None of this was supposed to happen in the country whose stringent gun laws and 1997 ban on handguns have been hailed as the "gold standard" of gun control. For the better part of a century, British governments have pursued a strategy for domestic safety that a 1992 Economist article characterized as requiring "a restraint on personal liberty that seems, in most civilised countries, essential to the happiness of others," a policy the magazine found at odds with "America's Vigilante Values." The safety of English people has been staked on the thesis that fewer private guns means less crime. The government believes that any weapons in the hands of men and women, however law-abiding, pose a danger, and that disarming them lessens the chance that criminals will get or use weapons.

The results -- the toughest firearm restrictions of any democracy -- are credited by the world's gun control advocates with producing a low rate of violent crime. U.S. Supreme Court Justice Lewis Powell reflected this conventional wisdom when, in a 1988 speech to the American Bar Association, he attributed England's low rates of violent crime to the fact that "private ownership of guns is strictly controlled."

In reality, the English approach has not re-duced violent crime. Instead it has left law-abiding citizens at the mercy of criminals who are confident that their victims have neither the means nor the legal right to resist them. Imitating this model would be a public safety disaster for the United States.

The illusion that the English government had protected its citizens by disarming them seemed credible because few realized the country had an astonishingly low level of armed crime even before guns were restricted. A government study for the years 1890-92, for example, found only three handgun homicides, an average of one a year, in a population of 30 million. In 1904 there were only four armed robberies in London, then the largest city in the world. A hundred years and many gun laws later, the BBC reported that England's firearms restrictions "seem to have had little impact in the criminal underworld." Guns are virtually outlawed, and, as the old slogan predicted, only outlaws have guns. Worse, they are increasingly ready to use them.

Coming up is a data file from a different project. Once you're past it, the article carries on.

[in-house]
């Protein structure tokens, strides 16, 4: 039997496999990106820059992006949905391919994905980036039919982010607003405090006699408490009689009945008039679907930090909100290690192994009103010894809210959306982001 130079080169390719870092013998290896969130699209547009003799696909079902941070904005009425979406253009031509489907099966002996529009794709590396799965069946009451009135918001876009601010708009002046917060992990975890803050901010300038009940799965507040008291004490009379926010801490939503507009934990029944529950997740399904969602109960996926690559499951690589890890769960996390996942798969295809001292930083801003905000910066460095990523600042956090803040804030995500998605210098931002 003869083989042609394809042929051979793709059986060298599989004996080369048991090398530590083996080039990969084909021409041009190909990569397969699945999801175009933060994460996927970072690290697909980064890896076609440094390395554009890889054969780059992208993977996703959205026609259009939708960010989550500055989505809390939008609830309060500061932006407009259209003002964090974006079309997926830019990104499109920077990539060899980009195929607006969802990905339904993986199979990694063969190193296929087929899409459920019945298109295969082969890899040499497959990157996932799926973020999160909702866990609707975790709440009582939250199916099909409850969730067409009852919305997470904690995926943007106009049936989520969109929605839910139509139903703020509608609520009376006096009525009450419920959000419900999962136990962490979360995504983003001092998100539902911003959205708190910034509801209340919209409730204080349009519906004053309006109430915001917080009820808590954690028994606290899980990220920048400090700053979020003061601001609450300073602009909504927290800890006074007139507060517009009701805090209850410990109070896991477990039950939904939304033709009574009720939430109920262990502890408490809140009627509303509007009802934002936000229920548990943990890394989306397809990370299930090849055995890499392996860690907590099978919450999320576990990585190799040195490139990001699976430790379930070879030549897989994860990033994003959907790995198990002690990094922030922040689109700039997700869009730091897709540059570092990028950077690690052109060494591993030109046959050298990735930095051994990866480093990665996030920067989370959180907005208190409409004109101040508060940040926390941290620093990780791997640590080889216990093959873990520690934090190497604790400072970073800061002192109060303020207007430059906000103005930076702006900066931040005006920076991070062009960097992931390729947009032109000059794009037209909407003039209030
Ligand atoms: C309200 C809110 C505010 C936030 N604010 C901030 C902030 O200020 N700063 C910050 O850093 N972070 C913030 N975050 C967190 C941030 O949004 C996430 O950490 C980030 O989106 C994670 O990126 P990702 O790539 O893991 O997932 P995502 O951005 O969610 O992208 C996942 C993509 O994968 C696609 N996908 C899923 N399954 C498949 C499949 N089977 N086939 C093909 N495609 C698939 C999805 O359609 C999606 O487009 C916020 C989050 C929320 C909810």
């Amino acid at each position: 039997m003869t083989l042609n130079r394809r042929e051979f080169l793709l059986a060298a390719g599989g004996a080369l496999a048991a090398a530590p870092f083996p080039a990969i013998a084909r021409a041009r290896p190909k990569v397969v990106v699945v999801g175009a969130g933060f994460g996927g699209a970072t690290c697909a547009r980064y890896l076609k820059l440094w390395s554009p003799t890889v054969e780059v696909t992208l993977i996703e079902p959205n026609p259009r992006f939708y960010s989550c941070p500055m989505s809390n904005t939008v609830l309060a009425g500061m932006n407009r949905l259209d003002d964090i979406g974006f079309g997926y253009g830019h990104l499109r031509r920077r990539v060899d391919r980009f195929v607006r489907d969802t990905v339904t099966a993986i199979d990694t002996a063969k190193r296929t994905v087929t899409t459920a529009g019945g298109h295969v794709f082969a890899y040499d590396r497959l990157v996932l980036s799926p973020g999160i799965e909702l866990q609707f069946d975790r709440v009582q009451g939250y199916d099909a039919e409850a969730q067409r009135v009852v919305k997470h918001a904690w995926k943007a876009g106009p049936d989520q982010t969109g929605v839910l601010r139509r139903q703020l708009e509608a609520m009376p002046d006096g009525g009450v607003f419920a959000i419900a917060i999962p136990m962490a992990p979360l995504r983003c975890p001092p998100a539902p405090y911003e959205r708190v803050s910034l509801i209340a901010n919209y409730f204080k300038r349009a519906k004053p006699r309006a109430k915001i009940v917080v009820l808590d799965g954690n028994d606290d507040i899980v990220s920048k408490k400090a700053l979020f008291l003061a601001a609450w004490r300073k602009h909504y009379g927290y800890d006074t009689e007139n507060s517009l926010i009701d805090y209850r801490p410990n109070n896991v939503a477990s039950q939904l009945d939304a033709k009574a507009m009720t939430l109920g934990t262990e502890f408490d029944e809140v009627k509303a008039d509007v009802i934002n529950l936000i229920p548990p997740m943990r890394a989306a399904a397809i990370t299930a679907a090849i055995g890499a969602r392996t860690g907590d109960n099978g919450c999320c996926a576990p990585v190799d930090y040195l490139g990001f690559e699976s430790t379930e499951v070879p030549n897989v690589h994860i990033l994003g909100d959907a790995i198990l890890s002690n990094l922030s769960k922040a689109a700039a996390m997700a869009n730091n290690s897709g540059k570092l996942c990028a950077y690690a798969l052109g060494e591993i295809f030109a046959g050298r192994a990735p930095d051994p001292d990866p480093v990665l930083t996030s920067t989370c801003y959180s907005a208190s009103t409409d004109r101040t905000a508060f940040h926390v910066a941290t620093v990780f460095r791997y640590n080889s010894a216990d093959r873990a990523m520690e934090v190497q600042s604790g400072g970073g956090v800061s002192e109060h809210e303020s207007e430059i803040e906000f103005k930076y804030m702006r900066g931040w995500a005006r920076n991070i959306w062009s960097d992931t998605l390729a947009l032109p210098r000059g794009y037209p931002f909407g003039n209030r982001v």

Nearly five centuries of growing civility ended in 1954. Violent crime has been climbing ever since. Last December, London's Evening Standard reported that armed crime, with banned handguns the weapon of choice, was "rocketing." In the two years following the 1997 handgun ban, the use of handguns in crime rose by 40 percent, and the upward trend has continued. From April to November 2001, the number of people robbed at gunpoint in London rose 53 percent.

Gun crime is just part of an increasingly lawless environment. From 1991 to 1995, crimes against the person in England's inner cities increased 91 percent. And in the four years from 1997 to 2001, the rate of violent crime more than doubled. Your chances of being mugged in London are now six times greater than in New York. England's rates of assault, robbery, and burglary are far higher than America's, and 53 percent of English burglaries occur while occupants are at home, compared with 13 percent in the U.S., where burglars admit to fearing armed homeowners more than the police. In a United Nations study of crime in 18 developed nations published in July, England and Wales led the Western world's crime league, with nearly 55 crimes per 100 people.

This sea change in English crime followed a sea change in government policies. Gun regulations have been part of a more general disarmament based on the proposition that people don't need to protect themselves because society will protect them. It also will protect their neighbors: Police advise those who witness a crime to "walk on by" and let the professionals handle it.

The murder rates of the U.S. and U.K. are also affected by differences in the way each counts homicides. The FBI asks police to list every homicide as murder, even if the case isn't subsequently prosecuted or proceeds on a lesser charge, making the U.S. numbers as high as possible. By contrast, the English police "massage down" the homicide statistics, tracking each case through the courts and removing it if it is reduced to a lesser charge or determined to be an accident or self-defense, making the English numbers as low as possible.